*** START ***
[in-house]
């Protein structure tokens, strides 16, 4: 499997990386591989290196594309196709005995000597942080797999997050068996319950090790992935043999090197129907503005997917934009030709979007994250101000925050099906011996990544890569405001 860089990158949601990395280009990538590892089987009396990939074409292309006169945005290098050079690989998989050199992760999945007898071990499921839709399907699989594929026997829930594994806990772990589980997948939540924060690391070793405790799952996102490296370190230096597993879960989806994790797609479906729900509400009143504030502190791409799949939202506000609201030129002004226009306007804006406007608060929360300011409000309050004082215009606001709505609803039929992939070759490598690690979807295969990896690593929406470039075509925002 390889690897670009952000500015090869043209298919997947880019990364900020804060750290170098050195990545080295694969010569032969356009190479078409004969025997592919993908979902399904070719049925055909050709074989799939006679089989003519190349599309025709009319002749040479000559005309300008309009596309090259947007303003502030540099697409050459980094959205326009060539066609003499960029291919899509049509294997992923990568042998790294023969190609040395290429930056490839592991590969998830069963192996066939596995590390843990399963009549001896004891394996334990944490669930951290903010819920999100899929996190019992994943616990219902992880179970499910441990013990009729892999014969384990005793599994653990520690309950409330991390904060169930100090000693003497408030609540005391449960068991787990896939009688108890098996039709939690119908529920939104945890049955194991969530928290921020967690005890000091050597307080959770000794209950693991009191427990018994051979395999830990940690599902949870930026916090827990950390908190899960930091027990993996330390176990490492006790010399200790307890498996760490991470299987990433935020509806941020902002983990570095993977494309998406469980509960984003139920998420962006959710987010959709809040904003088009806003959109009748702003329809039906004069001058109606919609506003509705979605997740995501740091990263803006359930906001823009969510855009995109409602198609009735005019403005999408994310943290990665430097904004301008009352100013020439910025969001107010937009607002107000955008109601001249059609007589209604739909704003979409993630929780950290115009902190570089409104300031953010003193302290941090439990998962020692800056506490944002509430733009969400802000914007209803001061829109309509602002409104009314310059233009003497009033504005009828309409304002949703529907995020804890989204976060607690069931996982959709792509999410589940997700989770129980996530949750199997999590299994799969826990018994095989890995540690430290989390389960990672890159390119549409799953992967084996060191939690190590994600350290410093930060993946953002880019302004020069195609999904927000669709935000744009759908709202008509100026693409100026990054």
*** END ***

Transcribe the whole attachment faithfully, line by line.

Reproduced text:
[in-house]
């Protein structure tokens, strides 16, 4: 499997990386591989290196594309196709005995000597942080797999997050068996319950090790992935043999090197129907503005997917934009030709979007994250101000925050099906011996990544890569405001 860089990158949601990395280009990538590892089987009396990939074409292309006169945005290098050079690989998989050199992760999945007898071990499921839709399907699989594929026997829930594994806990772990589980997948939540924060690391070793405790799952996102490296370190230096597993879960989806994790797609479906729900509400009143504030502190791409799949939202506000609201030129002004226009306007804006406007608060929360300011409000309050004082215009606001709505609803039929992939070759490598690690979807295969990896690593929406470039075509925002 390889690897670009952000500015090869043209298919997947880019990364900020804060750290170098050195990545080295694969010569032969356009190479078409004969025997592919993908979902399904070719049925055909050709074989799939006679089989003519190349599309025709009319002749040479000559005309300008309009596309090259947007303003502030540099697409050459980094959205326009060539066609003499960029291919899509049509294997992923990568042998790294023969190609040395290429930056490839592991590969998830069963192996066939596995590390843990399963009549001896004891394996334990944490669930951290903010819920999100899929996190019992994943616990219902992880179970499910441990013990009729892999014969384990005793599994653990520690309950409330991390904060169930100090000693003497408030609540005391449960068991787990896939009688108890098996039709939690119908529920939104945890049955194991969530928290921020967690005890000091050597307080959770000794209950693991009191427990018994051979395999830990940690599902949870930026916090827990950390908190899960930091027990993996330390176990490492006790010399200790307890498996760490991470299987990433935020509806941020902002983990570095993977494309998406469980509960984003139920998420962006959710987010959709809040904003088009806003959109009748702003329809039906004069001058109606919609506003509705979605997740995501740091990263803006359930906001823009969510855009995109409602198609009735005019403005999408994310943290990665430097904004301008009352100013020439910025969001107010937009607002107000955008109601001249059609007589209604739909704003979409993630929780950290115009902190570089409104300031953010003193302290941090439990998962020692800056506490944002509430733009969400802000914007209803001061829109309509602002409104009314310059233009003497009033504005009828309409304002949703529907995020804890989204976060607690069931996982959709792509999410589940997700989770129980996530949750199997999590299994799969826990018994095989890995540690430290989390389960990672890159390119549409799953992967084996060191939690190590994600350290410093930060993946953002880019302004020069195609999904927000669709935000744009759908709202008509100026693409100026990054």